I wanted a picture of the sign by the road, my final snapshot from my journey to Chincoteague Island, Virginia. It would be a gift for my chicken-loving-friend in Baltimore. Pulling out my camera, a man came over to me.
“Mind if I take a picture of your sign?”
“It’ll cost you some silver,” he said, and a grin spread across his face.
We stood there in the noon heat of that July day and he told me about his life on the island. What an easy manner he had. His description of living there made me wish I could be a part of that community. I started each day of my journey praying for the ‘people in my path’ and this man, while his name was Joe, has been set in my memory as the ‘Chicken Man.’ His lighthearted manner brought me joy that day.
From taking thirteen journeys, I’ve met many interesting people. Our conversations have opened me to new ways of viewing life. Some have been from other countries and have given me a glimpse of their cultural perspective. Others have done things that have helped me as a solo traveler.
This was never more true than when I became acutely ill from altitude sickness in Colorado Springs. I rode the Pike’s Peak Cog Rail train to 11,500 feet, and literally lost it, throwing up and becoming weak with fever and chills. Embarrassed but relieved, I curled into a fetal position with my coat pulled close until we finished the ride. Staggering off the train, I took the soda the gift store clerk offered me and rested until I could make it to my rental car. How I wished my husband was with me to drive back to the guest house.
For the remainder of that day and the next, I barely left my room, sleeping from the extreme tiredness that accompanied my low-grade fever and headache. Barely awake from my in-and-out sleep, I heard a scraping sound just outside my second-floor window. I looked out to the snowy parking lot and saw the owner of the guesthouse scraping the ice from my windshield. He knew I had to leave early the next morning. What an act of kindness.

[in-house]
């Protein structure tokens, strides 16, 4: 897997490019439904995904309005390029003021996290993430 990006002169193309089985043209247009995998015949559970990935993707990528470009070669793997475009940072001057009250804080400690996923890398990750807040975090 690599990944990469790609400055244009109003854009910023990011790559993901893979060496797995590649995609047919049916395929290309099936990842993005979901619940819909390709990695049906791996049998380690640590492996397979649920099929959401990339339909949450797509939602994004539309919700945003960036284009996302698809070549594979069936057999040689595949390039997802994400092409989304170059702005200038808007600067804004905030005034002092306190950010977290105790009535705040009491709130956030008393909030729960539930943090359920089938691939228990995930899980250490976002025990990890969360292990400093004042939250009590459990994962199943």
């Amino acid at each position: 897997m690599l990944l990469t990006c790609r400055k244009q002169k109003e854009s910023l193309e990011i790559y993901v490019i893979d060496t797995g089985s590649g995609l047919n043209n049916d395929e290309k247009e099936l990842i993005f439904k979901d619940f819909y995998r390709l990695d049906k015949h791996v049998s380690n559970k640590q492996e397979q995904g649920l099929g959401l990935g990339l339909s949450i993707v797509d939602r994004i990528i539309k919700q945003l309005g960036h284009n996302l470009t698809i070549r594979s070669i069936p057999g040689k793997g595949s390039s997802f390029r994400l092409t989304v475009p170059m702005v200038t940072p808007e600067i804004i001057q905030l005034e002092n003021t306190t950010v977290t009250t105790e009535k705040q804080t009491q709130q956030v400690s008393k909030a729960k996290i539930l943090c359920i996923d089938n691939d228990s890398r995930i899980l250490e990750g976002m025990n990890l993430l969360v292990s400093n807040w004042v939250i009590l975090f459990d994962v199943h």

On another trip, I remember a young college-age girl, Angela, who was working as a wrangler at Colter Bay in Grand Teton National Park in Wyoming. She was one of the summer staff who directed the trail rides. She was quite competent in her horseback riding skills being a competitive barrel racer. I told her I really wanted to ride, but was afraid since I hadn’t been on a horse in over twenty years. She told me she would be right there to help me.
When my huge horse, Tequila, tried to push out in front of the others, Angela took control and coaxed Tequila back into the line. With Angela riding behind me, we were able to talk. She shared with me about her father’s cancer and feeling guilty that she wasn’t back home with him. I was able to encourage this concerned daughter, telling her what I wanted for my sons when I had cancer treatment, assuring her that her father wanted her to go on with her life.
Each day people show up in our path. I’m grateful for the gifts of Joe the Chicken Man, and the owner of the inn, and Angela. Whether we’re far from home or just down the street, if we’re present to each person, we find ways we inspire and help one another. It just takes being open with a pilgrim’s heart.
How about you?
How can you go through your day being present to the people in your path?
In what ways have you experienced people as unexpected gifts?
How can you slow down and be that for the stranger you encounter?